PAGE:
In previous columns I have discussed some of the more interesting aspects of accelerating charged particles to high energies, but I have necessarily omitted important details. For example, my last column discussed phase stability and transition using an oscillating electric field, yet I gave no details for how such fields are produced.
Recall that substantial electric fields are required to accelerate charged particles to high energies. Early in our discussions we ruled out batteries and large electrostatic generators as viable ways to achieve energies at the MeV or higher scale. The most viable solution for achieving GeV energies is to arrange for the beam to pass through a substantial accelerating field many times. Even so, the problem remains difficult. For example, we cannot naively drill beam holes in two plates, install the plates in an accelerator, connect an AC voltage across the plates and hope to accelerate a proton beam with enough moxie to create serious a neutrino beam. Instead we must take a page from the radio engineering manual and make use of resonant cavities.
A resonant cavity allows us to set up a radio-frequency (RF) standing wave inside it with significant voltage and minimal power loss. The first figure (above) shows an example of a cavity with electric and magnetic field lines that result from exciting the cavity with an RF source. Both fields oscillate sinusoidally, reversing direction during each cycle as shown in the second figure (below). The bunched beam is present in the cavity only when the electric field is oriented to provide an acceleration. The oscillations make it possible for the standing wave to reach substantial potentials. By stringing cavities together, we can achieve on more than a million volts for each pass of the beam around the accelerator.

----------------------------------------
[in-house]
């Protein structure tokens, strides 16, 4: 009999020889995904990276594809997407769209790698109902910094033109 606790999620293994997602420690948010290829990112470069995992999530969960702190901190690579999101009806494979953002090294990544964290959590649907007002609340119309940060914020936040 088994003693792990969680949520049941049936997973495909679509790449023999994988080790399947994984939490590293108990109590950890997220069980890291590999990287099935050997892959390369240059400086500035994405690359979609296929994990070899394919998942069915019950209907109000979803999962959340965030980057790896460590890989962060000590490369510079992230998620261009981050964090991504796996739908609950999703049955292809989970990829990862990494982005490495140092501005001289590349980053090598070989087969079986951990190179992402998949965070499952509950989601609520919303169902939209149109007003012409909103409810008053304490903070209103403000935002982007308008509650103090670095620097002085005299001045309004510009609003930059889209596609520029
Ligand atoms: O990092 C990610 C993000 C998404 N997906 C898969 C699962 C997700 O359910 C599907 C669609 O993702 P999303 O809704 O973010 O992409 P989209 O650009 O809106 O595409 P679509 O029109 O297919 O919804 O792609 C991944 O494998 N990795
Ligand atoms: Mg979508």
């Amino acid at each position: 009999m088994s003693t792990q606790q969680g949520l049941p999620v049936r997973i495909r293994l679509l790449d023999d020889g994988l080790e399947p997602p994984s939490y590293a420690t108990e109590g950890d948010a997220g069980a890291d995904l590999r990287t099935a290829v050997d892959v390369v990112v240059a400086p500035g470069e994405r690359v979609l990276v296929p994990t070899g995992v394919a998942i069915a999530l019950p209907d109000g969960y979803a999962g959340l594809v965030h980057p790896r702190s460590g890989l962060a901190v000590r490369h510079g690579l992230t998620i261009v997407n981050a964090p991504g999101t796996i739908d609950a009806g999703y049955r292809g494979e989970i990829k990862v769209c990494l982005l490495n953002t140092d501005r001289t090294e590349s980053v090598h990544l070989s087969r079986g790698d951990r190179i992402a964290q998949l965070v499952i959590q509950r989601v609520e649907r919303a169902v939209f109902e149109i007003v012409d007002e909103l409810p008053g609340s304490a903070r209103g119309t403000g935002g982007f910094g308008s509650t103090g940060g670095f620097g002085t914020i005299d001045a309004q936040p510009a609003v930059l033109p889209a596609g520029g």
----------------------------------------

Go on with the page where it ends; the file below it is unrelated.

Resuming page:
In order for the resonant cavities to be effective for accelerating particles, they must match the frequency of the beam bunches. This works well when the beam bunches arrive with a constant frequency. However, this is not always the case in an accelerator ring, especially when protons are being accelerated. For example, as the protons accelerate, their speed increases until they approach the velocity of light. This means the frequency of their arrival in the cavity increases during the early part of the acceleration cycle. For Fermilab’s 8-GeV Booster and Main Injector accelerators, the increase in frequency is substantial enough that running the resonant cavities at a constant frequency would not work.
One way to change the frequency of a resonant cavity is to change its shape and size. However, this is not very practical since the change must occur during the acceleration cycle. One can imagine mechanical solutions involving moving parts, or a large, radiation-resistant, gorilla trained to deform the cavities at just the right time.
Fortunately, there is a better solution. It comes in the form of a ferrite-loaded transmission line that is attached to the accelerating cavity. The resonant frequency of the accelerating cavity changes when a current passes through the transmission line. The current changes the magnetic properties of the ferrite, changing the resonant frequency. Adjusting this bias current during acceleration allows the frequency of the RF cavity to follow the beam frequency. An example of a tuner coupled to a cavity is shown in the third figure.
As you can see, creating high-energy beams requires accelerator scientists to overcome many subtleties. We know it is worth the effort when we see the look on a young experimenter’s face the first time she or he is finally convinced that there truly are neutrinos.